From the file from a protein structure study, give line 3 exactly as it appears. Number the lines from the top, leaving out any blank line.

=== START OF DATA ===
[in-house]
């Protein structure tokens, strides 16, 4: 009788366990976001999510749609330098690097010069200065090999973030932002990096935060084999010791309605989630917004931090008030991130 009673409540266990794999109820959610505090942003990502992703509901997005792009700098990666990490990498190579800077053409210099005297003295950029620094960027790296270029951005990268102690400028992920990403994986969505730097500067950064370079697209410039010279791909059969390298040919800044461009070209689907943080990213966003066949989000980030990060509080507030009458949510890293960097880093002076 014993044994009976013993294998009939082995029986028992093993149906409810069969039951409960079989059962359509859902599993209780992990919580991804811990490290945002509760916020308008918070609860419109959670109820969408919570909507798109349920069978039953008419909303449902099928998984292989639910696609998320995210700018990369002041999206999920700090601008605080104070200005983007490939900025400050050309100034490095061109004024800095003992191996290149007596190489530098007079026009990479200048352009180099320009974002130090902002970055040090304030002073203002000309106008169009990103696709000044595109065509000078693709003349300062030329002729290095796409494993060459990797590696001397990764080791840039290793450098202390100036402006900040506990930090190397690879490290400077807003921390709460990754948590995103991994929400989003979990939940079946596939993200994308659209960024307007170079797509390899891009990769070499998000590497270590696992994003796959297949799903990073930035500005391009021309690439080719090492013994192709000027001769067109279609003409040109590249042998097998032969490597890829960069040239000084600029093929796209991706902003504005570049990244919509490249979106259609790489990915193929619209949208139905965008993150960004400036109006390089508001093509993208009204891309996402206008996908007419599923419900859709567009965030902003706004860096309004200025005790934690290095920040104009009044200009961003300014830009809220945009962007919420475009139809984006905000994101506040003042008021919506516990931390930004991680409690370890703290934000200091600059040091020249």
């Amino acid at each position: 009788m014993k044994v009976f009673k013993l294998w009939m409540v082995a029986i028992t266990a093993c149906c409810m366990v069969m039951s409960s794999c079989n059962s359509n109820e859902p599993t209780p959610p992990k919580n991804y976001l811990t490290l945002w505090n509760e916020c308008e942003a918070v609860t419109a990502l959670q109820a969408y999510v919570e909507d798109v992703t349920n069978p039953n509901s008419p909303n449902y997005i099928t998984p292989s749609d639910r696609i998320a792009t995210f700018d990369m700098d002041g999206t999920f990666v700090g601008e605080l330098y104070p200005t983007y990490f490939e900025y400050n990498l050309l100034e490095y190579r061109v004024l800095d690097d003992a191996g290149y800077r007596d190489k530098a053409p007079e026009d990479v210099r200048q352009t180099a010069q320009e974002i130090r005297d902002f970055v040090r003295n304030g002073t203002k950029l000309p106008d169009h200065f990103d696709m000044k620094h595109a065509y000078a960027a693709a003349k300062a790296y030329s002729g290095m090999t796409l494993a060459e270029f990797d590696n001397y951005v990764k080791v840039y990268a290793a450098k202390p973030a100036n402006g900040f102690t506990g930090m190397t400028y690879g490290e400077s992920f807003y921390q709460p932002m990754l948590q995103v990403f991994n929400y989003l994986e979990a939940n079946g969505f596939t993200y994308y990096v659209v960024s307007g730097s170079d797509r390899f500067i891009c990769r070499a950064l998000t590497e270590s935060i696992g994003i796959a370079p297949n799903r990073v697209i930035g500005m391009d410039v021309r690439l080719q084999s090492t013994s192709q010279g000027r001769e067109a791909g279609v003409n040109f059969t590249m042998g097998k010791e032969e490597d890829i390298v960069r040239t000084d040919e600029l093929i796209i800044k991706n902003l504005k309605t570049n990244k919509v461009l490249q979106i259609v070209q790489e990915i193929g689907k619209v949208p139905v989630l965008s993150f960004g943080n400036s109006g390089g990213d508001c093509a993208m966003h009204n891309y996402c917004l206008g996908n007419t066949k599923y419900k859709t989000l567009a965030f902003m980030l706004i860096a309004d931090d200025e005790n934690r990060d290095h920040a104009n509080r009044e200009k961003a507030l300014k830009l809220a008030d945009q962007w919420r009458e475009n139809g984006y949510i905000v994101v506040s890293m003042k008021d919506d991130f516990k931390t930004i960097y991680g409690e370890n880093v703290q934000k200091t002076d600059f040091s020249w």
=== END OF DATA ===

């Amino acid at each position: 009788m014993k044994v009976f009673k013993l294998w009939m409540v082995a029986i028992t266990a093993c149906c409810m366990v069969m039951s409960s794999c079989n059962s359509n109820e859902p599993t209780p959610p992990k919580n991804y976001l811990t490290l945002w505090n509760e916020c308008e942003a918070v609860t419109a990502l959670q109820a969408y999510v919570e909507d798109v992703t349920n069978p039953n509901s008419p909303n449902y997005i099928t998984p292989s749609d639910r696609i998320a792009t995210f700018d990369m700098d002041g999206t999920f990666v700090g601008e605080l330098y104070p200005t983007y990490f490939e900025y400050n990498l050309l100034e490095y190579r061109v004024l800095d690097d003992a191996g290149y800077r007596d190489k530098a053409p007079e026009d990479v210099r200048q352009t180099a010069q320009e974002i130090r005297d902002f970055v040090r003295n304030g002073t203002k950029l000309p106008d169009h200065f990103d696709m000044k620094h595109a065509y000078a960027a693709a003349k300062a790296y030329s002729g290095m090999t796409l494993a060459e270029f990797d590696n001397y951005v990764k080791v840039y990268a290793a450098k202390p973030a100036n402006g900040f102690t506990g930090m190397t400028y690879g490290e400077s992920f807003y921390q709460p932002m990754l948590q995103v990403f991994n929400y989003l994986e979990a939940n079946g969505f596939t993200y994308y990096v659209v960024s307007g730097s170079d797509r390899f500067i891009c990769r070499a950064l998000t590497e270590s935060i696992g994003i796959a370079p297949n799903r990073v697209i930035g500005m391009d410039v021309r690439l080719q084999s090492t013994s192709q010279g000027r001769e067109a791909g279609v003409n040109f059969t590249m042998g097998k010791e032969e490597d890829i390298v960069r040239t000084d040919e600029l093929i796209i800044k991706n902003l504005k309605t570049n990244k919509v461009l490249q979106i259609v070209q790489e990915i193929g689907k619209v949208p139905v989630l965008s993150f960004g943080n400036s109006g390089g990213d508001c093509a993208m966003h009204n891309y996402c917004l206008g996908n007419t066949k599923y419900k859709t989000l567009a965030f902003m980030l706004i860096a309004d931090d200025e005790n934690r990060d290095h920040a104009n509080r009044e200009k961003a507030l300014k830009l809220a008030d945009q962007w919420r009458e475009n139809g984006y949510i905000v994101v506040s890293m003042k008021d919506d991130f516990k931390t930004i960097y991680g409690e370890n880093v703290q934000k200091t002076d600059f040091s020249w």